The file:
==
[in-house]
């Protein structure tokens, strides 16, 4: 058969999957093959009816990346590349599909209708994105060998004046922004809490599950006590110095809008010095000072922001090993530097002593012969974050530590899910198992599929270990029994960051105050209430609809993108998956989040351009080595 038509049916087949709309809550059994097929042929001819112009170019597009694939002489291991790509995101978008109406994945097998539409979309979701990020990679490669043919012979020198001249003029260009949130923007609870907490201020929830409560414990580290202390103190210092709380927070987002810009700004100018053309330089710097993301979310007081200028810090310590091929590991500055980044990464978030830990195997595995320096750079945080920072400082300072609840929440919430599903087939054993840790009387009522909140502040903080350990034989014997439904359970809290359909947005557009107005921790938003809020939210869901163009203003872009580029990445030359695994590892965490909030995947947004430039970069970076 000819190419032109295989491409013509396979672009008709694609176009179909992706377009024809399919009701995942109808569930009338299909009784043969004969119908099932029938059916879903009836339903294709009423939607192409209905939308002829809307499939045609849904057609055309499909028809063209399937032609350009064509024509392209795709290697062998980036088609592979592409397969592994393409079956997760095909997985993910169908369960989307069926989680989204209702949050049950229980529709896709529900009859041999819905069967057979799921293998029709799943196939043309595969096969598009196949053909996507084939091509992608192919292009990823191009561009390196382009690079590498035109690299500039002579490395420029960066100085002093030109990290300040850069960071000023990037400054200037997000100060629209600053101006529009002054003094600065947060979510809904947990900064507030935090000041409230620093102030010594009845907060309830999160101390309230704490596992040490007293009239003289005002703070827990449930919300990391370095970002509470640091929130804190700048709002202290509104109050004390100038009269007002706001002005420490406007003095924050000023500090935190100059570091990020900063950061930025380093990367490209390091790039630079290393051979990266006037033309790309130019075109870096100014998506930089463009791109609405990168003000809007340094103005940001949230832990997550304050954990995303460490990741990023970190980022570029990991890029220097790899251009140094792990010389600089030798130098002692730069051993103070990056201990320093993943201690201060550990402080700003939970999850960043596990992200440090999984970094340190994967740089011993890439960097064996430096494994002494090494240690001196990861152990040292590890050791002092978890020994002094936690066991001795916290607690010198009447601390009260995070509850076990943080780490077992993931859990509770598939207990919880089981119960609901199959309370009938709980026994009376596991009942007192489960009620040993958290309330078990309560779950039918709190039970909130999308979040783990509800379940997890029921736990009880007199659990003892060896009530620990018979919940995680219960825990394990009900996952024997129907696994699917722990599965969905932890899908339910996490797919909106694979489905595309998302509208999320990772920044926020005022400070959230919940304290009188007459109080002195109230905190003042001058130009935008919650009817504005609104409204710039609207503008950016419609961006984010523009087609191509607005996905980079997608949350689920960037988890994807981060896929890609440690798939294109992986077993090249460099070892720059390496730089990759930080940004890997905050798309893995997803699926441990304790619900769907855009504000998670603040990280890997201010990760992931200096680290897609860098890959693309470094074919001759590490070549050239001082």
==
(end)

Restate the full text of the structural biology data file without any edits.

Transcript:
[in-house]
């Protein structure tokens, strides 16, 4: 058969999957093959009816990346590349599909209708994105060998004046922004809490599950006590110095809008010095000072922001090993530097002593012969974050530590899910198992599929270990029994960051105050209430609809993108998956989040351009080595 038509049916087949709309809550059994097929042929001819112009170019597009694939002489291991790509995101978008109406994945097998539409979309979701990020990679490669043919012979020198001249003029260009949130923007609870907490201020929830409560414990580290202390103190210092709380927070987002810009700004100018053309330089710097993301979310007081200028810090310590091929590991500055980044990464978030830990195997595995320096750079945080920072400082300072609840929440919430599903087939054993840790009387009522909140502040903080350990034989014997439904359970809290359909947005557009107005921790938003809020939210869901163009203003872009580029990445030359695994590892965490909030995947947004430039970069970076 000819190419032109295989491409013509396979672009008709694609176009179909992706377009024809399919009701995942109808569930009338299909009784043969004969119908099932029938059916879903009836339903294709009423939607192409209905939308002829809307499939045609849904057609055309499909028809063209399937032609350009064509024509392209795709290697062998980036088609592979592409397969592994393409079956997760095909997985993910169908369960989307069926989680989204209702949050049950229980529709896709529900009859041999819905069967057979799921293998029709799943196939043309595969096969598009196949053909996507084939091509992608192919292009990823191009561009390196382009690079590498035109690299500039002579490395420029960066100085002093030109990290300040850069960071000023990037400054200037997000100060629209600053101006529009002054003094600065947060979510809904947990900064507030935090000041409230620093102030010594009845907060309830999160101390309230704490596992040490007293009239003289005002703070827990449930919300990391370095970002509470640091929130804190700048709002202290509104109050004390100038009269007002706001002005420490406007003095924050000023500090935190100059570091990020900063950061930025380093990367490209390091790039630079290393051979990266006037033309790309130019075109870096100014998506930089463009791109609405990168003000809007340094103005940001949230832990997550304050954990995303460490990741990023970190980022570029990991890029220097790899251009140094792990010389600089030798130098002692730069051993103070990056201990320093993943201690201060550990402080700003939970999850960043596990992200440090999984970094340190994967740089011993890439960097064996430096494994002494090494240690001196990861152990040292590890050791002092978890020994002094936690066991001795916290607690010198009447601390009260995070509850076990943080780490077992993931859990509770598939207990919880089981119960609901199959309370009938709980026994009376596991009942007192489960009620040993958290309330078990309560779950039918709190039970909130999308979040783990509800379940997890029921736990009880007199659990003892060896009530620990018979919940995680219960825990394990009900996952024997129907696994699917722990599965969905932890899908339910996490797919909106694979489905595309998302509208999320990772920044926020005022400070959230919940304290009188007459109080002195109230905190003042001058130009935008919650009817504005609104409204710039609207503008950016419609961006984010523009087609191509607005996905980079997608949350689920960037988890994807981060896929890609440690798939294109992986077993090249460099070892720059390496730089990759930080940004890997905050798309893995997803699926441990304790619900769907855009504000998670603040990280890997201010990760992931200096680290897609860098890959693309470094074919001759590490070549050239001082």